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Title: On the architecture of psychosis : thoughts and delusions of thought insertion
Author: López Silva, Pablo
ISNI:       0000 0004 7429 6481
Awarding Body: University of Manchester
Current Institution: University of Manchester
Date of Award: 2015
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In its many manifestations, psychosis leads to a number of clinical and philosophical debates. Despite their practical and conceptual importance, a number of these debates remain unresolved. Appealing to the connection between phenomenological descriptions, empirical evidence, and philosophical analysis, this dissertation is devoted to the careful examination of five of the main debates surrounding the occurrence of delusions of thought insertion, one of the most complex and severe symptoms of psychotic disorders. Roughly speaking, patients suffering from thought insertion report that external agents of different nature have placed certain thoughts into the patients' minds. The introduction to this compilation clarifies the main distinctions underlying the general discussions about delusions and the specific debates surrounding thought insertion. The introduction is followed by a collection of five papers. The first paper tries to explain the way in which subjects self-attribute their own conscious thoughts in terms of agency. The second paper, assuming that delusions are a type of belief, engages with the discussion about the role that experiential abnormalities have in the process of formation of the delusional belief of thought insertion. The third paper examines the role that affective impairments might have in the process of production of thought insertion, an issue that is often overlooked by current dominant approaches to thought insertion. Taken altogether, the first three papers of this collection offer a novel understanding of the aetiology and architecture of thought insertion. The fourth paper examines a much larger discussion that overlaps with the debate about the subjective features of thought insertion. It is argued that cases of thought insertion - in conjunction with other psychotic phenomena - undermine the current self-presenting theory of consciousness, a theory meant to explain the most fundamental subjective character of conscious experiences. Finally, the fifth paper of the compilation engages with a more general discussion about the nature and role that delusions might play in a subject's life. It is argued against the dominant view that there are good reasons to characterize a certain type of monothematic delusions (including some cases of thought insertion) as biologically adaptive.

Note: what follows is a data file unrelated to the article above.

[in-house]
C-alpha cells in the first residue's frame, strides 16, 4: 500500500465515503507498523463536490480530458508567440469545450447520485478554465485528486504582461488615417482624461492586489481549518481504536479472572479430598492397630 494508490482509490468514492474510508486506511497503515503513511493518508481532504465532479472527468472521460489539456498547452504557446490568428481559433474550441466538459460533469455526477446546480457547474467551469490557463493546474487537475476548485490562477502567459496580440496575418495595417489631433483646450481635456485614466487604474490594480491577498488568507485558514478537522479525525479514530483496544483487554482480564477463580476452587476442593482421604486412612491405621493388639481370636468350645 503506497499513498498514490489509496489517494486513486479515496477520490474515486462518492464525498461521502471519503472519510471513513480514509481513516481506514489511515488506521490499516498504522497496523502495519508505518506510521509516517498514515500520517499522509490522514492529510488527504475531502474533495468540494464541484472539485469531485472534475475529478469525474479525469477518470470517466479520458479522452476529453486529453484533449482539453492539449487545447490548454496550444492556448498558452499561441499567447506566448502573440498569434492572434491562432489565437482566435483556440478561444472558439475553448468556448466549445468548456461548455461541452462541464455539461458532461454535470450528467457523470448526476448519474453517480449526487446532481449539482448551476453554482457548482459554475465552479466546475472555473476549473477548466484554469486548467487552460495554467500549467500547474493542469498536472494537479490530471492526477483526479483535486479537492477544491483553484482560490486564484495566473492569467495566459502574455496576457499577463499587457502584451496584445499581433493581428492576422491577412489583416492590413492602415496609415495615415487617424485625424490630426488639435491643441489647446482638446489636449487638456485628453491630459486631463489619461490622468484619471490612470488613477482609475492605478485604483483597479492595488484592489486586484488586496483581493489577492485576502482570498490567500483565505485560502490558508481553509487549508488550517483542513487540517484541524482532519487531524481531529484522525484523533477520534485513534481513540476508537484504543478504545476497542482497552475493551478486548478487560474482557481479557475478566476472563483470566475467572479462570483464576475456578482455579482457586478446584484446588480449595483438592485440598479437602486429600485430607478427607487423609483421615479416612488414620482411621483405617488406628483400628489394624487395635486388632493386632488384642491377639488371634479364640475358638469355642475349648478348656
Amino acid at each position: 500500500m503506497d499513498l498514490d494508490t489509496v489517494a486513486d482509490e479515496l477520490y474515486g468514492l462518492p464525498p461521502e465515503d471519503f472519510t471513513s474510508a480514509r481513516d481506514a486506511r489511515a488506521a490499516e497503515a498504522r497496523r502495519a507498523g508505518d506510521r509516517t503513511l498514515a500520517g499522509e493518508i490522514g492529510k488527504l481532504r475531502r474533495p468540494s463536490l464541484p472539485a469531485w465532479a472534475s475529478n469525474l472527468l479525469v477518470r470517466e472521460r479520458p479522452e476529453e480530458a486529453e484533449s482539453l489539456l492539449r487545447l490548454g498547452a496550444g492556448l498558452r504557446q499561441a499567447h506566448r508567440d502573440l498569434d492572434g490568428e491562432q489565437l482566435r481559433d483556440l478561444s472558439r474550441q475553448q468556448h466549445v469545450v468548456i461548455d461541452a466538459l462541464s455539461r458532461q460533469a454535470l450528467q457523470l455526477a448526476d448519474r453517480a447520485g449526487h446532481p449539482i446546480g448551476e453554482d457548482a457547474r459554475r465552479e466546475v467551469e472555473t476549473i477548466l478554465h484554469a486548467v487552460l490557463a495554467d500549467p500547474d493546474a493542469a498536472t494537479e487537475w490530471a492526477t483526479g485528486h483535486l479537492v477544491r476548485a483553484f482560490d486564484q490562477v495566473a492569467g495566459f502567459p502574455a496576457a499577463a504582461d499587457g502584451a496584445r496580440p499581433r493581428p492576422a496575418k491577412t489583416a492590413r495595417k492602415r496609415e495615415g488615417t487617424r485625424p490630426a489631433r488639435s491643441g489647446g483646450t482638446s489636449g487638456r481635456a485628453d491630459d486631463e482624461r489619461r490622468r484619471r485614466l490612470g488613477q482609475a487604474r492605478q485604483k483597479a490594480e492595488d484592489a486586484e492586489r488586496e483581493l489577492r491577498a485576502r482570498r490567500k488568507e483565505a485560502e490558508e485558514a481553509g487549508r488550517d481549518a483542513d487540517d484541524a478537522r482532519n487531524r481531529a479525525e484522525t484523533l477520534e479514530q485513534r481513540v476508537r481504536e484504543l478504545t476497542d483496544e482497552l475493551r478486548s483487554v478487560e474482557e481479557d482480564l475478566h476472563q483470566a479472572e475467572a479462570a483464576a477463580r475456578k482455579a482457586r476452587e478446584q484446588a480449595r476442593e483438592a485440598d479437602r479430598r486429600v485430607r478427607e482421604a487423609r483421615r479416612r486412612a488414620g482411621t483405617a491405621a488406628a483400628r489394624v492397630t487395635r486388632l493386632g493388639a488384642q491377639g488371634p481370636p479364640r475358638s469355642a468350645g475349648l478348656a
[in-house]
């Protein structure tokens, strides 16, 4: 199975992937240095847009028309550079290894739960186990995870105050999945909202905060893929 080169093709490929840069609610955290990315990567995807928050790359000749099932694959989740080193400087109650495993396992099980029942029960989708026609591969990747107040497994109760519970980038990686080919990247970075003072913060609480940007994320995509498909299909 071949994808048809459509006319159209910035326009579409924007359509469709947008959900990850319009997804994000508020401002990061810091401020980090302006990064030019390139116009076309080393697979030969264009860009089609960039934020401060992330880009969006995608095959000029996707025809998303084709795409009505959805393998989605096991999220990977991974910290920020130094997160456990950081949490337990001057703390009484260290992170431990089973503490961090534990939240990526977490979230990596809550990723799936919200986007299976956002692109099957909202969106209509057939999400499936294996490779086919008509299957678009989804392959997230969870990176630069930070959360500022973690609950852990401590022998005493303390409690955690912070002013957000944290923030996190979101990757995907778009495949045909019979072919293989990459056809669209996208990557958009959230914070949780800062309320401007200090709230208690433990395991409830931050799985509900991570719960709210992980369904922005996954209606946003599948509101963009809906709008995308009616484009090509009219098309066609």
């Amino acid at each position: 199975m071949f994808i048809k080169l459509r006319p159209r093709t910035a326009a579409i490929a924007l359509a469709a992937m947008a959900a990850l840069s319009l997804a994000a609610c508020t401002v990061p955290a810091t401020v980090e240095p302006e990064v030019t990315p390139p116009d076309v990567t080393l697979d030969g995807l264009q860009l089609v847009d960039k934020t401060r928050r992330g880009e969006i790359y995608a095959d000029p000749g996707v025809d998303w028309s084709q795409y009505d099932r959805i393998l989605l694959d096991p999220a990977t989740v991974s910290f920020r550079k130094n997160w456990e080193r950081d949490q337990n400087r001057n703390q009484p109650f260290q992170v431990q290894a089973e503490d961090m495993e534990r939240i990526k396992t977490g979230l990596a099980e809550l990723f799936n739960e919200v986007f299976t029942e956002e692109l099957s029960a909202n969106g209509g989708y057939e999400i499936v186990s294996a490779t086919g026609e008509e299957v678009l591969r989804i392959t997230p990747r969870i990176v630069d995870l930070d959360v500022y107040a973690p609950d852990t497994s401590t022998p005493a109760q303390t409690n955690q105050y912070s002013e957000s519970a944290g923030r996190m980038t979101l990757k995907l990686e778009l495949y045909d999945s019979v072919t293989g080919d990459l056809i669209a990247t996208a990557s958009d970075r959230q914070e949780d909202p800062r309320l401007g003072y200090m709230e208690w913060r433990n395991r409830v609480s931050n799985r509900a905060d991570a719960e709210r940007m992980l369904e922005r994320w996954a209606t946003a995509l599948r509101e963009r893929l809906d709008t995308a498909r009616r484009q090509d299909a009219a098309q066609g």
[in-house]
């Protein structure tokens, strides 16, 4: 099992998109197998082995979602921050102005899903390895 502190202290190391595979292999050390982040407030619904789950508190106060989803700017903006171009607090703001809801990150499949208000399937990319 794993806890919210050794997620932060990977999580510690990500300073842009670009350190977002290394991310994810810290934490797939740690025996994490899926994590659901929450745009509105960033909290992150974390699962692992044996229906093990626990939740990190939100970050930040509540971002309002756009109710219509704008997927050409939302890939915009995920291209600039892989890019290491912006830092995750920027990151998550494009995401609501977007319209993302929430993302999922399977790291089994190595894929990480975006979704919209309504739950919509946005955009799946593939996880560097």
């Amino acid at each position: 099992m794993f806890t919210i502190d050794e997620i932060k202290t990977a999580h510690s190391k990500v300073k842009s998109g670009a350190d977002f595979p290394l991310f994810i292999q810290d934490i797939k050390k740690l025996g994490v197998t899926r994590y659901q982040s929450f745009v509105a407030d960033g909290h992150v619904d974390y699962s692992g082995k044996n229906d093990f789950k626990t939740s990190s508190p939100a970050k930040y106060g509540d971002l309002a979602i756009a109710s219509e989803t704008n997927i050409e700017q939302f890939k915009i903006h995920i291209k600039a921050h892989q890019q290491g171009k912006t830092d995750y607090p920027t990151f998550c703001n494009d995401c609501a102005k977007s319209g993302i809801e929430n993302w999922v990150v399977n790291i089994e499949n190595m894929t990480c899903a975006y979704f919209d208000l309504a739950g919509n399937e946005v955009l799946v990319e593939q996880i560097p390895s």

Supervisor: Smith, Joel Sponsor: Not available
Qualification Name: Thesis (Ph.D.) Qualification Level: Doctoral
EThOS ID:  DOI: Not available
Keywords: philosophical psychopathology ; philosophy of mind ; self-awareness ; Psychosis ; thought insertion ; delusions